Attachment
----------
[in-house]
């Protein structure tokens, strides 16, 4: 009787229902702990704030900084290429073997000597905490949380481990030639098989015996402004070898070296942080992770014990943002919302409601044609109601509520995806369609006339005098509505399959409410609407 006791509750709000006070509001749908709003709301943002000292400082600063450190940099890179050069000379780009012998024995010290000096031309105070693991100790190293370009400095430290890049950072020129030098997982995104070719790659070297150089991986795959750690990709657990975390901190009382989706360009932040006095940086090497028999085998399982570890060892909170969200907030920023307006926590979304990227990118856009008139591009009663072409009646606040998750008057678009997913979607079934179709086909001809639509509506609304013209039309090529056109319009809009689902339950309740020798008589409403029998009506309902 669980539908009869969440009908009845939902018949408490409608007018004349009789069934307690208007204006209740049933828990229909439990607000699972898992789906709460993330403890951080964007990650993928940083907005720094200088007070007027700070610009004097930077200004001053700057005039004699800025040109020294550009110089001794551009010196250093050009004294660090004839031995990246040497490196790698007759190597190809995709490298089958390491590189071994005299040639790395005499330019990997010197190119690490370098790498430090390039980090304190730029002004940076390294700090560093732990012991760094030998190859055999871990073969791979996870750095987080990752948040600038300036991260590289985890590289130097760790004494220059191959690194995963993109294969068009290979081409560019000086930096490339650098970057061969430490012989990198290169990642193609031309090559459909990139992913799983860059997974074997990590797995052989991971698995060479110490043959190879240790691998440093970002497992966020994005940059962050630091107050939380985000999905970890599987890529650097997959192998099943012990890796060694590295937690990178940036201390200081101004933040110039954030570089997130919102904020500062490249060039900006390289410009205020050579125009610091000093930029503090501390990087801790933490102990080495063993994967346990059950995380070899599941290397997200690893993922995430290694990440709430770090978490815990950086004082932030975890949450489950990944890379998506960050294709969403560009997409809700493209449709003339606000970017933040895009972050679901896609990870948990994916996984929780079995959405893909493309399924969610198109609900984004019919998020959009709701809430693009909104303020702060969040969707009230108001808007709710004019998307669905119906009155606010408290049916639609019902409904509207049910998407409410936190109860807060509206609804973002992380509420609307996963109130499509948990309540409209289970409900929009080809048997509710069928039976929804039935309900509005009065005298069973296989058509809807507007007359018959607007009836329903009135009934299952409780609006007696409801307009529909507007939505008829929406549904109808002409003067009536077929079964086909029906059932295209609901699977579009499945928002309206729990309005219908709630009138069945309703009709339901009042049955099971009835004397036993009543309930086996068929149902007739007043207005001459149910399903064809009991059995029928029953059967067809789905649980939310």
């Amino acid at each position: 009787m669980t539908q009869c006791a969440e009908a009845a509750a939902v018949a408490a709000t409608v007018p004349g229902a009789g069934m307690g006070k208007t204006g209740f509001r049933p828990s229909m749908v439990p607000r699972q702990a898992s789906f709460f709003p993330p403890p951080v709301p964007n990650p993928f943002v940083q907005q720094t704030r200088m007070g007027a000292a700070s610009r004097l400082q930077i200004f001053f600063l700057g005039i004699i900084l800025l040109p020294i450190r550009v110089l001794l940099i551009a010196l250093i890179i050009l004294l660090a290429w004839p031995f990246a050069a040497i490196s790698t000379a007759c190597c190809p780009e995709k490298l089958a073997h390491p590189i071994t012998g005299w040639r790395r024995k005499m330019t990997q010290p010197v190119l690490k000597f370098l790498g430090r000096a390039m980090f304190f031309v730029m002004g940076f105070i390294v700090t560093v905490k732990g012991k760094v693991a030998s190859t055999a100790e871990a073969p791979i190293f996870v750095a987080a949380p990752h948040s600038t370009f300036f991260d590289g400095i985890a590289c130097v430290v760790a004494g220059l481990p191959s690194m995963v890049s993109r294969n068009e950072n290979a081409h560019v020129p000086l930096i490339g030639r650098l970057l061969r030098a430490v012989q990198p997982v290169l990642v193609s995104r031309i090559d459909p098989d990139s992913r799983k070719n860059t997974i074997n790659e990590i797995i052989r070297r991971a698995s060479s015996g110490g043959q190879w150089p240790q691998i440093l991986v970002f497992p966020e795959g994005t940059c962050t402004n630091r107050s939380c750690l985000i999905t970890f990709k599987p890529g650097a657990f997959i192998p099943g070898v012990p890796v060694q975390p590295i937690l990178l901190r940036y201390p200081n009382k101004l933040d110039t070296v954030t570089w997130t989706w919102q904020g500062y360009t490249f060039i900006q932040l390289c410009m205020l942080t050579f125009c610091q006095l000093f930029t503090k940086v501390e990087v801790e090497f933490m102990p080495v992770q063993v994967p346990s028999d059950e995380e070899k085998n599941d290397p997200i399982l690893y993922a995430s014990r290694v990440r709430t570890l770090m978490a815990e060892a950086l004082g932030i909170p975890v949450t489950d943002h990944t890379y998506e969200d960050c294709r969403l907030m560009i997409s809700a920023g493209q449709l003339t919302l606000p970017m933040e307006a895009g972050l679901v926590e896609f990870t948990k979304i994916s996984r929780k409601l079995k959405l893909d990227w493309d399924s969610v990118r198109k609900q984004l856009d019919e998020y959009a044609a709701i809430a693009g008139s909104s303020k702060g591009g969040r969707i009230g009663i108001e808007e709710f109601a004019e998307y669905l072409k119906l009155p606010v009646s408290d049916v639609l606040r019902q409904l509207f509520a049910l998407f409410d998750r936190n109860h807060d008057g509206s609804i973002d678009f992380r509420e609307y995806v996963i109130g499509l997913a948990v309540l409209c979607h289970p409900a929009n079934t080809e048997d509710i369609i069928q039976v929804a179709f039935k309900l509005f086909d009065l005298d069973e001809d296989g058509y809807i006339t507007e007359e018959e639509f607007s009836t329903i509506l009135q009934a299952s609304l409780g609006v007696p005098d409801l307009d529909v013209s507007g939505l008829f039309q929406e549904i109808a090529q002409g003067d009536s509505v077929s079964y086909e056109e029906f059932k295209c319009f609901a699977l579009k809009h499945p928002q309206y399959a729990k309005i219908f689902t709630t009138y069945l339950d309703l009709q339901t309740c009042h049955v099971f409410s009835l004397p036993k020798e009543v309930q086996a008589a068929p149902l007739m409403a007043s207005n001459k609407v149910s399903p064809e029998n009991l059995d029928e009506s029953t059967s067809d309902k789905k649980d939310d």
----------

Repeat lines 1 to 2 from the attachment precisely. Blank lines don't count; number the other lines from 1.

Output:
[in-house]
């Protein structure tokens, strides 16, 4: 009787229902702990704030900084290429073997000597905490949380481990030639098989015996402004070898070296942080992770014990943002919302409601044609109601509520995806369609006339005098509505399959409410609407 006791509750709000006070509001749908709003709301943002000292400082600063450190940099890179050069000379780009012998024995010290000096031309105070693991100790190293370009400095430290890049950072020129030098997982995104070719790659070297150089991986795959750690990709657990975390901190009382989706360009932040006095940086090497028999085998399982570890060892909170969200907030920023307006926590979304990227990118856009008139591009009663072409009646606040998750008057678009997913979607079934179709086909001809639509509506609304013209039309090529056109319009809009689902339950309740020798008589409403029998009506309902 669980539908009869969440009908009845939902018949408490409608007018004349009789069934307690208007204006209740049933828990229909439990607000699972898992789906709460993330403890951080964007990650993928940083907005720094200088007070007027700070610009004097930077200004001053700057005039004699800025040109020294550009110089001794551009010196250093050009004294660090004839031995990246040497490196790698007759190597190809995709490298089958390491590189071994005299040639790395005499330019990997010197190119690490370098790498430090390039980090304190730029002004940076390294700090560093732990012991760094030998190859055999871990073969791979996870750095987080990752948040600038300036991260590289985890590289130097760790004494220059191959690194995963993109294969068009290979081409560019000086930096490339650098970057061969430490012989990198290169990642193609031309090559459909990139992913799983860059997974074997990590797995052989991971698995060479110490043959190879240790691998440093970002497992966020994005940059962050630091107050939380985000999905970890599987890529650097997959192998099943012990890796060694590295937690990178940036201390200081101004933040110039954030570089997130919102904020500062490249060039900006390289410009205020050579125009610091000093930029503090501390990087801790933490102990080495063993994967346990059950995380070899599941290397997200690893993922995430290694990440709430770090978490815990950086004082932030975890949450489950990944890379998506960050294709969403560009997409809700493209449709003339606000970017933040895009972050679901896609990870948990994916996984929780079995959405893909493309399924969610198109609900984004019919998020959009709701809430693009909104303020702060969040969707009230108001808007709710004019998307669905119906009155606010408290049916639609019902409904509207049910998407409410936190109860807060509206609804973002992380509420609307996963109130499509948990309540409209289970409900929009080809048997509710069928039976929804039935309900509005009065005298069973296989058509809807507007007359018959607007009836329903009135009934299952409780609006007696409801307009529909507007939505008829929406549904109808002409003067009536077929079964086909029906059932295209609901699977579009499945928002309206729990309005219908709630009138069945309703009709339901009042049955099971009835004397036993009543309930086996068929149902007739007043207005001459149910399903064809009991059995029928029953059967067809789905649980939310």